Retirement Tsunami – Is it happening?

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    Srinidhi Boray
    Couple of years back it was projected that retirement tsunami would happen in the Federal agencies. I wonder what the real statics are now. Although several thousands of jobs were to be available in Federal owing to people retiring.
    Is this assumption still true?

    Article reproduced from Fedsmith

    Portion of the article below:

    o how bad is the impending “retirement tsunami”?

    • The average federal employee is getting old. The average federal employee is 46 and that is still getting higher each year.
    • The civil service has far more employees over age 45 (58 percent) than the private sector (41 percent).
    • Federal employees are leaving government service in increasing numbers. From fiscal years 2002 to 2006, annual separations of permanent full-time employees increased from 5 to 6.7 percent and the number of full-time permanent employees who voluntarily retired increased from about 30,300 annually to more than 45,000.

    The Partnership says that by 2012, federal agencies will lose about 530,000 employees. As one might expect from older employees, many of these folks are in leadership positions. Moreover, while the federal government’s “reinvention” initiative of the 1990’s reduced the size of the federal workforce by nearly 400,000 positions and left agencies with critical skills gaps.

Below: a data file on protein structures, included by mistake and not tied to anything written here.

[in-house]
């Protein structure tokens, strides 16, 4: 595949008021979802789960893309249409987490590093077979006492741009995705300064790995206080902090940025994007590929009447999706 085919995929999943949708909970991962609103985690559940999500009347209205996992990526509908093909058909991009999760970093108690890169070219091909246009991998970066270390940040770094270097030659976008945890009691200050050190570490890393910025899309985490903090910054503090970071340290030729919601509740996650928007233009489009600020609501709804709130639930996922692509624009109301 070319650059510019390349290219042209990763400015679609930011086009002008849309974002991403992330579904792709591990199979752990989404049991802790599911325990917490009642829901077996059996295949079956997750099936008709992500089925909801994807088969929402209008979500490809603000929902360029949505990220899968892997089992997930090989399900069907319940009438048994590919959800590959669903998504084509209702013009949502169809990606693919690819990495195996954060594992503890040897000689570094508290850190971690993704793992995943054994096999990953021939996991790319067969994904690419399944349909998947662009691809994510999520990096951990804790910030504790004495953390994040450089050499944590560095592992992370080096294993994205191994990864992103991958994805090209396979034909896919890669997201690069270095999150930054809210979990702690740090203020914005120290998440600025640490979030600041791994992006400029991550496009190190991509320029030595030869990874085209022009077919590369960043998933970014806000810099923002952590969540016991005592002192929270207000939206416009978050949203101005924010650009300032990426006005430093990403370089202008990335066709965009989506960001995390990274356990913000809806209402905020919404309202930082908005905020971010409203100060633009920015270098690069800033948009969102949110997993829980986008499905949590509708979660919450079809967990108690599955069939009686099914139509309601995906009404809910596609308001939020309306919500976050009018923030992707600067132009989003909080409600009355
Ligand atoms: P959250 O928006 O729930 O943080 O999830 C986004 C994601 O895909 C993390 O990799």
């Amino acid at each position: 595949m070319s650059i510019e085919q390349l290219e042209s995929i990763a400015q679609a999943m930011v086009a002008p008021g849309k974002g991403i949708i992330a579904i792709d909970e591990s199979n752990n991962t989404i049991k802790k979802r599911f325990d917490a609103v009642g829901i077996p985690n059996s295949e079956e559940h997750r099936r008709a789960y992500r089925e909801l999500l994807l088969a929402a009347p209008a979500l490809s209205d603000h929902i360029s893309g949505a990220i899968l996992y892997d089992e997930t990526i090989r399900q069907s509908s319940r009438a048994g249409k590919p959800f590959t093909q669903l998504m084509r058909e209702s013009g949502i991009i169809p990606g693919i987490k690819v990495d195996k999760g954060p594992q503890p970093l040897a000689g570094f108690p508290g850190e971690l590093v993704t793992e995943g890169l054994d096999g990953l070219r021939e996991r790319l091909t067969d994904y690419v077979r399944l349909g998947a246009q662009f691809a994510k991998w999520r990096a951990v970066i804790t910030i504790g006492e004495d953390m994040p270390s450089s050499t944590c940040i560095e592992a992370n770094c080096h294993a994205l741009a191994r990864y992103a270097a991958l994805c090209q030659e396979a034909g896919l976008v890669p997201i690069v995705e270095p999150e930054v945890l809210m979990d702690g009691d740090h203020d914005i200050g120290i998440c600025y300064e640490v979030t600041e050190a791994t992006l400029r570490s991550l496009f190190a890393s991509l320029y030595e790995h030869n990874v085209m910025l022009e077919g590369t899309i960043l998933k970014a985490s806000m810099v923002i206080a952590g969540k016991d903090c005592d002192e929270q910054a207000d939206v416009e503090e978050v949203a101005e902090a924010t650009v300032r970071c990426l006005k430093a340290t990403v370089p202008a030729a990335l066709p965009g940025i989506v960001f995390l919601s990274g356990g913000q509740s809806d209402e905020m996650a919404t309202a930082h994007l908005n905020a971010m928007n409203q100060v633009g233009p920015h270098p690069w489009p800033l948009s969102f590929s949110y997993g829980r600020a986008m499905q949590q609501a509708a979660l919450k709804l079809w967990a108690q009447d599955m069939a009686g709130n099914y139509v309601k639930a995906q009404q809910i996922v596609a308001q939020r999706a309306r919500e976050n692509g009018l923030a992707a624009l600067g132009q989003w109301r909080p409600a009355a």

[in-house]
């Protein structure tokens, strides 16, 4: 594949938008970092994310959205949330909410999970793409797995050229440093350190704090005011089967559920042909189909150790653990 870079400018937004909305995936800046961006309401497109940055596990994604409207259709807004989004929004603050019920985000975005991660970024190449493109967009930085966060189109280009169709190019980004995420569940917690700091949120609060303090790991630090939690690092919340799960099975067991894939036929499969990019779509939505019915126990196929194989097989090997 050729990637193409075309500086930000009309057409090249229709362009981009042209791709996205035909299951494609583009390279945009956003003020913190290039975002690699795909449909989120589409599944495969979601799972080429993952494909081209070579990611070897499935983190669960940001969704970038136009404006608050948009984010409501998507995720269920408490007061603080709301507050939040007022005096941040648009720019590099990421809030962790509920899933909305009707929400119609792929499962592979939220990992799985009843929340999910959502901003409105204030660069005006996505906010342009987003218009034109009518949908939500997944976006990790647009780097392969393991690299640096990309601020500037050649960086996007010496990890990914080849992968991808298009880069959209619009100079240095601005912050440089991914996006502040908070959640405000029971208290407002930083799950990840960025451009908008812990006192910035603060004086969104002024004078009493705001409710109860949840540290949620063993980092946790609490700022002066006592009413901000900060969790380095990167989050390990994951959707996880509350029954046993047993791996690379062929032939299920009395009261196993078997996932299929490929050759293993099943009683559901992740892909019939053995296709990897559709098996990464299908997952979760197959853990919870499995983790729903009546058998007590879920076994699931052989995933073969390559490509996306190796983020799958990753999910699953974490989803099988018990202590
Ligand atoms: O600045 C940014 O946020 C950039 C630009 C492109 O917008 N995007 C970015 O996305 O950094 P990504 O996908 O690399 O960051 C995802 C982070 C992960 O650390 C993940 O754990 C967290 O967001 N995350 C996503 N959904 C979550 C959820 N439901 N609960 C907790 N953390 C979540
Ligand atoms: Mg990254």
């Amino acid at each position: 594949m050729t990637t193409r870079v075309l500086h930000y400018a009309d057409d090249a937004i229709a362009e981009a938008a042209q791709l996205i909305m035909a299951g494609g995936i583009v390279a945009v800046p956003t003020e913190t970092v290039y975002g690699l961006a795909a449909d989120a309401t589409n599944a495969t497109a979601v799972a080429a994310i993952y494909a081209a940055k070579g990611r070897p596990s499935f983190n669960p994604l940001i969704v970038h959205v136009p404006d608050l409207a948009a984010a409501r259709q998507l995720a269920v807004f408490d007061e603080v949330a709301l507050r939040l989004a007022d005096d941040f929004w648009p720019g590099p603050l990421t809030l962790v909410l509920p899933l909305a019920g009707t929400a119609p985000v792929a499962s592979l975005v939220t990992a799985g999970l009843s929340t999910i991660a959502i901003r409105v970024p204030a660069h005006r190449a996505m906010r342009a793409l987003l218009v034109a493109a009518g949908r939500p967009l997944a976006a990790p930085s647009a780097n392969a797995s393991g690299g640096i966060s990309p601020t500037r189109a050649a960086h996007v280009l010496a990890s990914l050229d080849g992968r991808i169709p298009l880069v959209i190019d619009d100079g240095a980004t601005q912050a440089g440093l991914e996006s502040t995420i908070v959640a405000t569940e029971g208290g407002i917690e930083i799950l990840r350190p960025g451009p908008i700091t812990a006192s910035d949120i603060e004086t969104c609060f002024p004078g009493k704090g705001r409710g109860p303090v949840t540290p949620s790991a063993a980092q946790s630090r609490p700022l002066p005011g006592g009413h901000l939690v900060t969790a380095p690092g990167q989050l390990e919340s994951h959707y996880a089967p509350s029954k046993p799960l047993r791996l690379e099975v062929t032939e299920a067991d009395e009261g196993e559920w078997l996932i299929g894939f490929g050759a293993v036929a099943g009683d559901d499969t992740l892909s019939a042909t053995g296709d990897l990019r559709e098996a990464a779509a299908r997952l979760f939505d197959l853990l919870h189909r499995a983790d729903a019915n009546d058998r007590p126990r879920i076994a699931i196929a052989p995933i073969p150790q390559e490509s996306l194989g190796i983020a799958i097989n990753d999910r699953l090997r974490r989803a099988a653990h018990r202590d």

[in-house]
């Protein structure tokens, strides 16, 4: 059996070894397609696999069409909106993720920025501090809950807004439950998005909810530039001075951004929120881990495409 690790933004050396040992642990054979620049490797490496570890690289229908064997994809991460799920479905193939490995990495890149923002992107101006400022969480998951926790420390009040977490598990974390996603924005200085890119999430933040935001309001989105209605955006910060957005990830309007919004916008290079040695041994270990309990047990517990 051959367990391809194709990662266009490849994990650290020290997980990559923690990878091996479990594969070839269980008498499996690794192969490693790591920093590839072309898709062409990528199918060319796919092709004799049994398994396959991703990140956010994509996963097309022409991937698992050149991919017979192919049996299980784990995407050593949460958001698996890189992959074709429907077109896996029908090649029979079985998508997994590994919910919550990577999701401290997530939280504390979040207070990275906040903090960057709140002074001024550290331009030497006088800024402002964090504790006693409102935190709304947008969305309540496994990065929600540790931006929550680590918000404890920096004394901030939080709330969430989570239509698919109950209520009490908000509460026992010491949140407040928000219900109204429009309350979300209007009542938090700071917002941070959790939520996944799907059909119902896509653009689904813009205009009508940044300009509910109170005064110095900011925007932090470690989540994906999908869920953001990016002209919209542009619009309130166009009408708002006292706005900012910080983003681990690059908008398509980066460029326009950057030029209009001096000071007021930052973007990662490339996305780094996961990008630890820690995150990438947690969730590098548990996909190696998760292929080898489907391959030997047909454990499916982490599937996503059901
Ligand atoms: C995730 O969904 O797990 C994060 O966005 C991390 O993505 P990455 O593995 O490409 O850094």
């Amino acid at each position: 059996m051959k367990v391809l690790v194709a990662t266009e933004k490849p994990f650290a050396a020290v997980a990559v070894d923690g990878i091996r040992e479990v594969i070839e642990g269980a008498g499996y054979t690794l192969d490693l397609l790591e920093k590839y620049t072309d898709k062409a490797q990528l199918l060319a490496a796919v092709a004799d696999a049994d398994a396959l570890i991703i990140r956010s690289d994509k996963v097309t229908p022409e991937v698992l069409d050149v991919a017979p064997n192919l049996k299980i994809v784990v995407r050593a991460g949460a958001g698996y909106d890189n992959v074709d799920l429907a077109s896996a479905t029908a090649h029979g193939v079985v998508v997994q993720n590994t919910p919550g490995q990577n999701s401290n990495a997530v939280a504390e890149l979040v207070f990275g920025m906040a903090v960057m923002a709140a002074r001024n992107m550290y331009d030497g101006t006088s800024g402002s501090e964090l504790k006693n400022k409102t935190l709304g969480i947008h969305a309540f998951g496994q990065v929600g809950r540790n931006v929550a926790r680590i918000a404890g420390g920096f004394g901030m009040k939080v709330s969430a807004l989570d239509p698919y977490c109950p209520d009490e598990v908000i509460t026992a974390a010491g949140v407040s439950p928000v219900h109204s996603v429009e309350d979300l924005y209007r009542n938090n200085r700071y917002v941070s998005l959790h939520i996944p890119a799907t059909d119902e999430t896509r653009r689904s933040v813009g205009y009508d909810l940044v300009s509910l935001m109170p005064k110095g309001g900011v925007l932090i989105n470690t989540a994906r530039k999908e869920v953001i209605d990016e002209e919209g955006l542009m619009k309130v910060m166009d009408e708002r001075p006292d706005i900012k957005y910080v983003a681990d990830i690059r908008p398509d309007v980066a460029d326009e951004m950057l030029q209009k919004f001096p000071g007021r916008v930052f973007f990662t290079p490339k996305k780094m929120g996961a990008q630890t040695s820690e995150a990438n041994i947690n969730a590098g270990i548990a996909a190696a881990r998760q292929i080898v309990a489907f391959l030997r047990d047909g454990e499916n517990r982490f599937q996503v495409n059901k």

Part of the problem, and one that our readers have previously identified, is that the federal hiring process is slow, inefficient and sometimes indecipherable to anyone who may be interested in becoming a federal employee. And, while those within government are often aware of the important role of the federal government, the public perception of government employment sometimes resembles a Dilbert cartoon in the minds of the prospective employees.

    The government also has several arguments that attract new employees. Americans see federal jobs as being much more secure than those in the private sector and the benefits are often comparable or better than in private companies. (See “Uncle Sam as an Employer: Attractive Prospects But Execution is Questionable“)

    The Partnership says that several things have to happen within agencies:

    • Develop and implement workforce plans that identify and meet future talent needs, with OPM maintaining its leadership role.
    • Modify recruiting strategies to attract new talent, including at the mid- and senior- levels.
    • Streamline hiring processes, and make greater use of recruitment, retention, and relocation incentives, including student loan repayments.
    • Focus on retention, including taking steps to improve employee satisfaction, and strategically using workforce flexibilities to help retain experienced talent.
    • Congress needs to enact legislation to allow retired federal employees to return to government part-time and still retain their pensions.

    As one of our authors pointed out recently in “A Shift Will Happen in the Future,” attitudes about older employees are changing and many retirees from private industry will want to work for the government–if only to take advantage of the health benefits or the Thrift Savings Plan offered to federal employees.

    But the reality of aging isn’t going to go away. Our nation’s government needs to attract and to hire college graduates. Look for changes in benefits or new legislation to make it easier to hire new people as the problem becomes more acute.

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